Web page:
World’s largest ocean-based carbon dioxide removal plant to be built in Singapore

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Plans have been announced for the construction of Equatic-1, the world’s largest ocean-based carbon dioxide removal plant in Singapore, Southeast Asia. The project is developed by PUB, the National Research Foundation (NRF) Singapore, and UCLA’s Institute for Carbon Management (ICM).

PUB (Public Utilities Board), is Singapore’s National Water Agency responsible for ensuring a sustainable and efficient water supply in the country. The National Research Foundation, Singapore (NRF), is a department within the Singaporean Prime Minister’s Office that sets the national direction for research and development (R&D).

NRF develops policies, plans and strategies for research, innovation and enterprise. In addition, it funds strategic initiatives and builds up R&D capabilities by nurturing research talent. UCLA’s Institute for Carbon Management (ICM) on the other hand is a cross-campus technology-translation entity at the University of California, Los Angeles (UCLA).

Equatic-1 will be developed on the successful launch and operation of two ocean-based carbon dioxide removal pilot plant projects in Los Angeles and Singapore. Known as the Equatic, the pilot project in Singapore was commissioned in April 2023. It has the capacity to remove 0.1 metric ton (100 kg) of carbon dioxide per day.

The Equatic provided critical performance data to substantiate the developer’s carbon dioxide-removal efficiencies, hydrogen-production rates and energy requirements for the process. The findings then helped define the pathway for the design and engineering of Equatic-1 based on scaling performance confirmed by the pilot system.

Development, cost and operationalisation of the world’s largest ocean-based carbon dioxide removal plant in Singapore

The world’s largest ocean-based carbon dioxide removal plant will be built at PUB’s research and development facility in Tuas, western Singapore. It is set to be completed within a span of 18 months and at a cost of approximately US$20 million.

Upon completion, Equatic-1 will have the capacity to remove 10 metric tons of carbon dioxide per day from seawater and the atmosphere. This capacity is 100 times more than the capacity of the pilot ocean-based carbon dioxide removal plant in Singapore.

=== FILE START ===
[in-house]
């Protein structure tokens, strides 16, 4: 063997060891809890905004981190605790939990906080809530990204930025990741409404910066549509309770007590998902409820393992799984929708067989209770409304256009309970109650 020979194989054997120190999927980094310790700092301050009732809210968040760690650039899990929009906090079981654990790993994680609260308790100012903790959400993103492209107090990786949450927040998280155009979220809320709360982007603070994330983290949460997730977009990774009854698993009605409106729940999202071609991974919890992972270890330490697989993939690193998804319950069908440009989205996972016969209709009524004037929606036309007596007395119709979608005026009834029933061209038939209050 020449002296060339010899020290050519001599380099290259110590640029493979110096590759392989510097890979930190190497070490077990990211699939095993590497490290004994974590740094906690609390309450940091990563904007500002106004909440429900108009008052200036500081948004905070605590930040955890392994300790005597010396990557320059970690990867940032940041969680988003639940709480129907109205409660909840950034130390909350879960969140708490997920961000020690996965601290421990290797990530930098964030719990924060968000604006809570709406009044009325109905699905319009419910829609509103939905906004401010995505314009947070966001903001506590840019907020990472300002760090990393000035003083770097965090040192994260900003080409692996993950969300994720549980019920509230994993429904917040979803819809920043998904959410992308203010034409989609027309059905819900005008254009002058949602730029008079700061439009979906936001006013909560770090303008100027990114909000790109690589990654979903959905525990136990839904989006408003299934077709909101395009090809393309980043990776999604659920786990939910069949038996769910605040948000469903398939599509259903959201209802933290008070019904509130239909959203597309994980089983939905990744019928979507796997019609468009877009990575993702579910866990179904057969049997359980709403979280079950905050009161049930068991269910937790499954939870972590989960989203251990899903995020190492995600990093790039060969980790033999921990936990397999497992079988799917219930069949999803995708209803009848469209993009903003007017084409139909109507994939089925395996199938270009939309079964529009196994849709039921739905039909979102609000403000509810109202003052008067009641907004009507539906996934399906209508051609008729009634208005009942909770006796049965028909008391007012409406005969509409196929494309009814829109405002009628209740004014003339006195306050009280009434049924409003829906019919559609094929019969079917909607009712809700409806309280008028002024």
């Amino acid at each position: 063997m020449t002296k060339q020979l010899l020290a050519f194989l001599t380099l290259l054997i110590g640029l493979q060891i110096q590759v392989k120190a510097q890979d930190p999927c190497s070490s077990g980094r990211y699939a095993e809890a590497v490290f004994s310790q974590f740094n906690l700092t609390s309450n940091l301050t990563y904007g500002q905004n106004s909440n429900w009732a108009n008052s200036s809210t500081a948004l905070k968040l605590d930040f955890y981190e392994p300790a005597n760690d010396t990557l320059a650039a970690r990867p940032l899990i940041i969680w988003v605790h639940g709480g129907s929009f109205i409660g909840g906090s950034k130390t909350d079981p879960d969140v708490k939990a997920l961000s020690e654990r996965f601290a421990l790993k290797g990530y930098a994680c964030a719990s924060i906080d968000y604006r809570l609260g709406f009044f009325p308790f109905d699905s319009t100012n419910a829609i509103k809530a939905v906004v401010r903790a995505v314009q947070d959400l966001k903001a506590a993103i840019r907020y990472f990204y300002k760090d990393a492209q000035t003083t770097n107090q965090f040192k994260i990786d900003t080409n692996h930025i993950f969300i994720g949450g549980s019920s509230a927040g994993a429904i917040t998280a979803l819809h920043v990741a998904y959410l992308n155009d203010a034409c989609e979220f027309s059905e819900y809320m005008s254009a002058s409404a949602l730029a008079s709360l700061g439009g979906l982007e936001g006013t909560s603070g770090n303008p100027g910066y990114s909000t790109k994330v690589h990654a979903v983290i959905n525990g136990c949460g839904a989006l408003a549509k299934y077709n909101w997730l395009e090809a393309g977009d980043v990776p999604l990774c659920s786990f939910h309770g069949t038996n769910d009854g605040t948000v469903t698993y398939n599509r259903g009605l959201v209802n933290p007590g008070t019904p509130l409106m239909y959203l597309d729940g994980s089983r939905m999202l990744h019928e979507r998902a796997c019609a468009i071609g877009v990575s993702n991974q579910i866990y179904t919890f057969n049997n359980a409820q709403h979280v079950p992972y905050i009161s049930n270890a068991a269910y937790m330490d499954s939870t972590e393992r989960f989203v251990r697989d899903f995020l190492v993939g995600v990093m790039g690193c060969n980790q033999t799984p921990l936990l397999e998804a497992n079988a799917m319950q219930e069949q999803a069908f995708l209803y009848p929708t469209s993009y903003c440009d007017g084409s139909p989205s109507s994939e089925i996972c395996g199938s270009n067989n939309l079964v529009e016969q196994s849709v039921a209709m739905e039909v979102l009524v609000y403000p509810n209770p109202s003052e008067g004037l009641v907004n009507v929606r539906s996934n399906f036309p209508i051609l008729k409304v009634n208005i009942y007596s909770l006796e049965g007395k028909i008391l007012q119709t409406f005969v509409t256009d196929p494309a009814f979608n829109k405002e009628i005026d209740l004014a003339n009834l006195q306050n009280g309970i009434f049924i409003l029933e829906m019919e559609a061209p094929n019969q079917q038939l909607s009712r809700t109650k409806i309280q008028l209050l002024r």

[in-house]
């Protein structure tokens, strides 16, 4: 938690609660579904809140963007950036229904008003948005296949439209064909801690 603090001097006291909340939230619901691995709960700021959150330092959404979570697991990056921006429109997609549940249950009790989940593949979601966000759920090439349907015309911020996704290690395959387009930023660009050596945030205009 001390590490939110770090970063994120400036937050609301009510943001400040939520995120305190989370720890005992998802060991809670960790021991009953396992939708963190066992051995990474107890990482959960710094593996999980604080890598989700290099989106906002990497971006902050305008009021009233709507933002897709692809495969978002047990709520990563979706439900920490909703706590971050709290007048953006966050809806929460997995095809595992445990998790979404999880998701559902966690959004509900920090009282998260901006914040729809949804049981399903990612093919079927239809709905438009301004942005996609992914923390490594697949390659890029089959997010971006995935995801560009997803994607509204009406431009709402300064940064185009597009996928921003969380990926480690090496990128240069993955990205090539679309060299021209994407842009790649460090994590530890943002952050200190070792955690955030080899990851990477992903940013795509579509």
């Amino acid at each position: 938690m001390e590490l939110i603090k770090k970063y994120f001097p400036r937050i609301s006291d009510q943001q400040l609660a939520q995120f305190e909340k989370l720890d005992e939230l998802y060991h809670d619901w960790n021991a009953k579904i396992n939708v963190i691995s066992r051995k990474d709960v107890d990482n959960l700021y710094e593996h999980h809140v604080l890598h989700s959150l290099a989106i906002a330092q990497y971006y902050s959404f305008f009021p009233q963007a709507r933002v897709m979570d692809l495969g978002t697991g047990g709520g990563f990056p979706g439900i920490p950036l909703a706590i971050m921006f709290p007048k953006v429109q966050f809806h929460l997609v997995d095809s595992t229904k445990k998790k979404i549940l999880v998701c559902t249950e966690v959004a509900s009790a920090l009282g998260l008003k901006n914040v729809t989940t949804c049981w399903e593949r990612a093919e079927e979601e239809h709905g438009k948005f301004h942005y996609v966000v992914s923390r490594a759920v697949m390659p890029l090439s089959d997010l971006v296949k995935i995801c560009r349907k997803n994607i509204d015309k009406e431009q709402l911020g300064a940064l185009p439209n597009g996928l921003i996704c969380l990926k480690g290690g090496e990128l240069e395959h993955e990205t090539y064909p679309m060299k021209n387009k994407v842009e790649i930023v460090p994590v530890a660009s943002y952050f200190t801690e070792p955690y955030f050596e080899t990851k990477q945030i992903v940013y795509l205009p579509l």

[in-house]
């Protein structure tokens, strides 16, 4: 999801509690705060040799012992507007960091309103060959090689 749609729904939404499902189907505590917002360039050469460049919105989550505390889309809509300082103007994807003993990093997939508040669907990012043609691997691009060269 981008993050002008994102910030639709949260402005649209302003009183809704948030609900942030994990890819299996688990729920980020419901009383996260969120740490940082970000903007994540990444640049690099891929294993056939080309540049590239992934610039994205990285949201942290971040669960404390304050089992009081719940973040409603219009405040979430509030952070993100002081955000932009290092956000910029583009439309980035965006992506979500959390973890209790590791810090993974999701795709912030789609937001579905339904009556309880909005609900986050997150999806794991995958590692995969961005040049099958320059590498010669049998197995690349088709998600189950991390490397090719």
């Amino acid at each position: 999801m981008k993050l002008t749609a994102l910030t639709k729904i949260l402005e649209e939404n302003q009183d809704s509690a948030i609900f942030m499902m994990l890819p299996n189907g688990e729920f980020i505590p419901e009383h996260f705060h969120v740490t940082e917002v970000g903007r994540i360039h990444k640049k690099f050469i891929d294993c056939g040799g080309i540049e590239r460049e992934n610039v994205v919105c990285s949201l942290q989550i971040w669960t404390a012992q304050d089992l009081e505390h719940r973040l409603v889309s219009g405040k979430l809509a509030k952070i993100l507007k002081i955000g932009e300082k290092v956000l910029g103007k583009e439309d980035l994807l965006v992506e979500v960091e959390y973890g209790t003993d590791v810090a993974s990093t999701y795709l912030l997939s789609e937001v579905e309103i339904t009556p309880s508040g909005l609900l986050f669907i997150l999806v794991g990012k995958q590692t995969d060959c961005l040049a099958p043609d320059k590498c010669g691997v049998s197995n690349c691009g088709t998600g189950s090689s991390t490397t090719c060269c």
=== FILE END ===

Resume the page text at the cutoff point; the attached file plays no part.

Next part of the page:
The world’s largest ocean-based carbon dioxide removal plant in Singapore will operate on Equatic process formerly known as Project SeaChange. According to reports, the process activates and expands the ocean’s natural ability to store carbon dioxide by removing dissolved carbon dioxide while enhancing the ocean’s capacity to absorb more of the greenhouse gas.

Utilising electrolysis, an electrical current is passed through seawater brought in from the adjacent PUB desalination plants. The process induces a series of chemical reactions that break water into its carbon-negative hydrogen and oxygen constituents while securely storing both dissolved (in seawater) and atmospheric carbon dioxide in the form of solid calcium and magnesium-based materials for at least 10,000 years. These carbon byproducts could potentially be used in the construction industry for land restoration, cement, or concrete.

The Equatic process has received substantial support from, among others, the Chan Zuckerberg Initiative, the Grantham Foundation for the Protection of the Environment, the Nicholas Endowment, the Temasek Foundation, Boeing, as well as the US Department of Energy’s ARPA-E and its Office of Fossil Energy and Carbon Management.

Benefits of Equatic-1

As far as its benefits are concerned, Equatic-1 will allow for the greenhouse gas to be removed and durably stored, while simultaneously producing nearly 300kg of carbon-negative hydrogen daily. When this facility has successfully fulfilled its technical demonstration objectives, Equatic will scale and commercialize the technology globally.

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